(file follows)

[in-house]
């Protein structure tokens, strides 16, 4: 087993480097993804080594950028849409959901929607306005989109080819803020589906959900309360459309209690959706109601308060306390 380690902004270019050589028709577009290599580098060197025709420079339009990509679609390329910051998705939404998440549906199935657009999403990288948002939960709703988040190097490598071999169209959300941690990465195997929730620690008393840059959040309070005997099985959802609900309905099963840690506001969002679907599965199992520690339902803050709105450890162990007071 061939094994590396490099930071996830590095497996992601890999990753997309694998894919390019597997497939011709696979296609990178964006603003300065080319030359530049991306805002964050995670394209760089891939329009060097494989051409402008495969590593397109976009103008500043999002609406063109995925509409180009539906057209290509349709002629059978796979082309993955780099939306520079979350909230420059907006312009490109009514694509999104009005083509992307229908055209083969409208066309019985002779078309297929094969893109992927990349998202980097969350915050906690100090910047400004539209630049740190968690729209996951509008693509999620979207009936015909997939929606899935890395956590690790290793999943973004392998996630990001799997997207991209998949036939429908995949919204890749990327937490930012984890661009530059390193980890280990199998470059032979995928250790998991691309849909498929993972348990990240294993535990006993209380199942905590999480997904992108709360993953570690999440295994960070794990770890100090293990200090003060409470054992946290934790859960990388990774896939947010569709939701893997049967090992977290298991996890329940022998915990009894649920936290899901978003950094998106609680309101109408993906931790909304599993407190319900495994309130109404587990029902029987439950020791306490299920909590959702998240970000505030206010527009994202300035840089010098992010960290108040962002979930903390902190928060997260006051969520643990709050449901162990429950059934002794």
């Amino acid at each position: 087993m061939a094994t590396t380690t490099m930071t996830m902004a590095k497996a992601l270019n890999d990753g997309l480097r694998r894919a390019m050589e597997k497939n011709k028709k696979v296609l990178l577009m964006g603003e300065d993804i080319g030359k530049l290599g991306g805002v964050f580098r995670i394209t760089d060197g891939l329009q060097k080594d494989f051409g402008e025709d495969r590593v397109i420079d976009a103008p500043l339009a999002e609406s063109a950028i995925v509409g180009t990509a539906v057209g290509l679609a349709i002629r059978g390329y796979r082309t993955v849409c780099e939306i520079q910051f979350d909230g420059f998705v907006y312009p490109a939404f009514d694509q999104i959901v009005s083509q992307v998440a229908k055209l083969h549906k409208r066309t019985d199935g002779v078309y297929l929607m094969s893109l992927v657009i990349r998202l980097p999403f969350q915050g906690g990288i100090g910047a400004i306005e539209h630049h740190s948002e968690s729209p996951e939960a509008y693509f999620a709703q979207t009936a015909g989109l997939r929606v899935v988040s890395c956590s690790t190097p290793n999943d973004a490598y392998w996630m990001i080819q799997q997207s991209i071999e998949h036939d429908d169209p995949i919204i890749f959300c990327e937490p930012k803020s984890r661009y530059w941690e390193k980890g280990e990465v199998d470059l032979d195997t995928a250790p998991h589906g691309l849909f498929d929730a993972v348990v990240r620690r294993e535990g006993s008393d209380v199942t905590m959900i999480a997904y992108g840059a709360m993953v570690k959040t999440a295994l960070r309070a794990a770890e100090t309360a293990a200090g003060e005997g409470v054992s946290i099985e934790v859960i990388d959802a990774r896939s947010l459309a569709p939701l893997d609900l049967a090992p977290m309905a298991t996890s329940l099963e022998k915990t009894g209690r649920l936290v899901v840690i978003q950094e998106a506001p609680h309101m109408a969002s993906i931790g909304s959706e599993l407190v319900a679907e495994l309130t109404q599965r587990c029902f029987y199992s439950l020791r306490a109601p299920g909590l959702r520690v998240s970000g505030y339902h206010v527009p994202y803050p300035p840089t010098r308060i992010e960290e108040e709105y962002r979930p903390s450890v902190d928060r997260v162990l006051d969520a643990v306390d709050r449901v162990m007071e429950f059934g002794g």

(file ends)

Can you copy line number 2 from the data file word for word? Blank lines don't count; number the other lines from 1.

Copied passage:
């Protein structure tokens, strides 16, 4: 087993480097993804080594950028849409959901929607306005989109080819803020589906959900309360459309209690959706109601308060306390 380690902004270019050589028709577009290599580098060197025709420079339009990509679609390329910051998705939404998440549906199935657009999403990288948002939960709703988040190097490598071999169209959300941690990465195997929730620690008393840059959040309070005997099985959802609900309905099963840690506001969002679907599965199992520690339902803050709105450890162990007071 061939094994590396490099930071996830590095497996992601890999990753997309694998894919390019597997497939011709696979296609990178964006603003300065080319030359530049991306805002964050995670394209760089891939329009060097494989051409402008495969590593397109976009103008500043999002609406063109995925509409180009539906057209290509349709002629059978796979082309993955780099939306520079979350909230420059907006312009490109009514694509999104009005083509992307229908055209083969409208066309019985002779078309297929094969893109992927990349998202980097969350915050906690100090910047400004539209630049740190968690729209996951509008693509999620979207009936015909997939929606899935890395956590690790290793999943973004392998996630990001799997997207991209998949036939429908995949919204890749990327937490930012984890661009530059390193980890280990199998470059032979995928250790998991691309849909498929993972348990990240294993535990006993209380199942905590999480997904992108709360993953570690999440295994960070794990770890100090293990200090003060409470054992946290934790859960990388990774896939947010569709939701893997049967090992977290298991996890329940022998915990009894649920936290899901978003950094998106609680309101109408993906931790909304599993407190319900495994309130109404587990029902029987439950020791306490299920909590959702998240970000505030206010527009994202300035840089010098992010960290108040962002979930903390902190928060997260006051969520643990709050449901162990429950059934002794």